Computer Crime Research Center


Russian hackers attacked Akamai servers

Date: June 17, 2004
Source: Computer Crime Research Center
By: Timofey Saytarly

Websites of Google, Yahoo, Microsoft and others were taken out by a DDoS attack for 2 hours till these companies relocated their DNS records to their own computers. One expert noted that the sites themselves were still operational - it was only the DNS servers that resolve the word based web addresses of www. to numerical values that were failing.

One respectful Russian security forum states that the malfunction at Akamai DNS servers was incurred by a DDoS attack committed by Russian hackers with the purpose to demonstrate their capabilities to inactivate site.

This topic became interesting after someone named DoZ boasted to "pull a Bill Gates' offspring for $80,000". He contended that he would be necessarily caught for that. People at famous security forum were sceptical about that, but they brought up a scientific question "How can anyone block Microsoft, without using millions of hacked computers and then how can he be not caught?"

A certain Dr.X asserts that he had a purely academical idea to affect Akamai DNS to block but then he discarded this idea at once hence his favourite search system would be down. He does not know who conducted this attack, but he supposes that these people work for a command earning by DoS attacks and they needed this attack to promote their organization.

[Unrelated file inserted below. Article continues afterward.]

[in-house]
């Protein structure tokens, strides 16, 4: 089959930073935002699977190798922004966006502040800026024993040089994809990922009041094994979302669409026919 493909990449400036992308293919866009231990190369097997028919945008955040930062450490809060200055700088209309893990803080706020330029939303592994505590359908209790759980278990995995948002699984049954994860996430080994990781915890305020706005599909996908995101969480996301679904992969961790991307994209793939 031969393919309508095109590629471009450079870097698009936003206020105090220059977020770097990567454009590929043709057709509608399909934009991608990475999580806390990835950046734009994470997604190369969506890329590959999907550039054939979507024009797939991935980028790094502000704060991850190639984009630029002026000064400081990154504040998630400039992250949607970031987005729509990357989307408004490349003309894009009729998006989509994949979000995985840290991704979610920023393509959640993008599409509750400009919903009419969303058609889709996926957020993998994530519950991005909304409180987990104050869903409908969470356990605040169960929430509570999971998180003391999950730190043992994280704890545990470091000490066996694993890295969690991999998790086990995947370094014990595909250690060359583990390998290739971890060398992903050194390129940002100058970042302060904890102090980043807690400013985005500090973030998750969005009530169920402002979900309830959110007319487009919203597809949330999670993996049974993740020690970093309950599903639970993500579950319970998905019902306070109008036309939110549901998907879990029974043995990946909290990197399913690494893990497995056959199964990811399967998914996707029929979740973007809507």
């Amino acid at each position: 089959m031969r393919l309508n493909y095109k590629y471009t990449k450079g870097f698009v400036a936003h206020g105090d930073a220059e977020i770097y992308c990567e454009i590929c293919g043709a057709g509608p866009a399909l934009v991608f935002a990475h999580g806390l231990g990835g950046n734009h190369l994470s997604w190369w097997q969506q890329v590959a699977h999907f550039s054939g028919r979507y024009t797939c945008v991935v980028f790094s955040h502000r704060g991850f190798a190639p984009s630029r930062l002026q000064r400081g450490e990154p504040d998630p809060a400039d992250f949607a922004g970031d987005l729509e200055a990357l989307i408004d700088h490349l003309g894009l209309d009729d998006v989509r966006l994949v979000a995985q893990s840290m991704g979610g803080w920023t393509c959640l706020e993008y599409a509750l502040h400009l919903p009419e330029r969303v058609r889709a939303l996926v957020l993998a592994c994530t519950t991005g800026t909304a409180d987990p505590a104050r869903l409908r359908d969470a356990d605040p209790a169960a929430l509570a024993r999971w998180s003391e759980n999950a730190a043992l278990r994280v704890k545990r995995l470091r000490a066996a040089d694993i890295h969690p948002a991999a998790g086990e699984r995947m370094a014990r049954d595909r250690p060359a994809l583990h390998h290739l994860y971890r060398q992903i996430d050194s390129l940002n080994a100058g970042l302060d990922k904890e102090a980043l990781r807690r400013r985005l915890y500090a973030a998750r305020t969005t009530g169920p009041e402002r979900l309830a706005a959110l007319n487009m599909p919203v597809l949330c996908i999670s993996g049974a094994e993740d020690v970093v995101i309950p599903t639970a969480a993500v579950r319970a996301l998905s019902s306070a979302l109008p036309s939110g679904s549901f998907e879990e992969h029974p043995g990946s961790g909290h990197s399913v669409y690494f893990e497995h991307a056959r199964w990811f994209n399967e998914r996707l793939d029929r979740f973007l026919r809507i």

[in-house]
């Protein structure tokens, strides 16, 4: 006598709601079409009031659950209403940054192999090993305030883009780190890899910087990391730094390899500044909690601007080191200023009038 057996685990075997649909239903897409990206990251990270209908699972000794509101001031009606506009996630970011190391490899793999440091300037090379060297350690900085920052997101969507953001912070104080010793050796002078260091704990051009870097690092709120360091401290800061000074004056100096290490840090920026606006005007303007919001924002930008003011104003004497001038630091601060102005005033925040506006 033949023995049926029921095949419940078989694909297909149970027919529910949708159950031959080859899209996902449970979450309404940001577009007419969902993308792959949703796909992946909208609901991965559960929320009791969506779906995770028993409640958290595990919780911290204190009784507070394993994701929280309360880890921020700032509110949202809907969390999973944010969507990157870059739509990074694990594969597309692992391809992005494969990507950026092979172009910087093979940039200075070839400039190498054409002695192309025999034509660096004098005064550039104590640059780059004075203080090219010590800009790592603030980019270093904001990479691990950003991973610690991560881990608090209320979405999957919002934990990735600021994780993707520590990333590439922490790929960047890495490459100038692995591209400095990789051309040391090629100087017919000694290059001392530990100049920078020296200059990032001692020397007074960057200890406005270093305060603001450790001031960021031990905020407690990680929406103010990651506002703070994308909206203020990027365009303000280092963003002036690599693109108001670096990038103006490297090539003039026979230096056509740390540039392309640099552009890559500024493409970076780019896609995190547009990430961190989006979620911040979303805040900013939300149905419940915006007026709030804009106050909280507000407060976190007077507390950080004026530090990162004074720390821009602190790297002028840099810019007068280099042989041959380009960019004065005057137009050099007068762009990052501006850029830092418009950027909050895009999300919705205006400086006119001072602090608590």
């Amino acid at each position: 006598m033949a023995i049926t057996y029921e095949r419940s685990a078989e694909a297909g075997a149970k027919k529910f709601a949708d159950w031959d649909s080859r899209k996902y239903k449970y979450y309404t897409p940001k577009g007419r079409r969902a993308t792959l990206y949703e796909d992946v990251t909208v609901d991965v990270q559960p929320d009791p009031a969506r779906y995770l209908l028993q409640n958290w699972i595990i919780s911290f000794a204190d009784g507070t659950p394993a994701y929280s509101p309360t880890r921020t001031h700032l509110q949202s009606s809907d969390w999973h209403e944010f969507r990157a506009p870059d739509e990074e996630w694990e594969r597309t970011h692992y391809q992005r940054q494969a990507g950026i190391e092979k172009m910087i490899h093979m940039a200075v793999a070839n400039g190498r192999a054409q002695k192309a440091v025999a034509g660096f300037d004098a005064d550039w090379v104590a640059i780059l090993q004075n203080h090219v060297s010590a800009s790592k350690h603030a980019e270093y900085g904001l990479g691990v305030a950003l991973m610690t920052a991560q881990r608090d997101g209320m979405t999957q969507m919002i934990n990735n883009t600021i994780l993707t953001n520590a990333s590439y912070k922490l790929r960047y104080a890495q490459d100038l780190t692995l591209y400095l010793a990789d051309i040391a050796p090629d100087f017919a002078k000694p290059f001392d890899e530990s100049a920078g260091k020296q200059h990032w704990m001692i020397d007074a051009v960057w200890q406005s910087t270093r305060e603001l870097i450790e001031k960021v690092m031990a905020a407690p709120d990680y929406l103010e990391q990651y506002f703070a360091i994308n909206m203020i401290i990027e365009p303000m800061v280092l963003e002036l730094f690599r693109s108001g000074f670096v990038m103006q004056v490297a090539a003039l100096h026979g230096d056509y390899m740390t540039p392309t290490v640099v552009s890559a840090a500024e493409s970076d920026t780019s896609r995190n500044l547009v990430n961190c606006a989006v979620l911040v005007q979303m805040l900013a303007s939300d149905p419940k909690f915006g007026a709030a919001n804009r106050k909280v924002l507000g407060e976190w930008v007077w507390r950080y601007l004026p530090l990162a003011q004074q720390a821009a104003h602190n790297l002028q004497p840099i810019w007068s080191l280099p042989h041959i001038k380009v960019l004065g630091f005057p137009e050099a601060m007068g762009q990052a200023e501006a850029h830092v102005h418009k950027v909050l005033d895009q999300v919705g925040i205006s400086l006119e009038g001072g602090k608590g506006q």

An Akamai press service denies the fact of their DNS servers’ outage.

According to Internet monitoring company Keynote Systems, the attack on web infrastructure company Akamai Technologies used by Google, Yahoo, Apple and Microsoft, drove their sites to 'near zero' availability, according to Keynote's VP of technology and operations, Lloyd Taylor.

Later Akamai said a hacker attack had targetted four of its customers, but the severity of it had knocked out its DNS system and thus affected others.

The sites were back to normal availability by about 2.45pm yesterday.

However, according to some reports, the Domain Name Server problem may have been a result of problems at Akamai, rather than the result of a denial of service attack.

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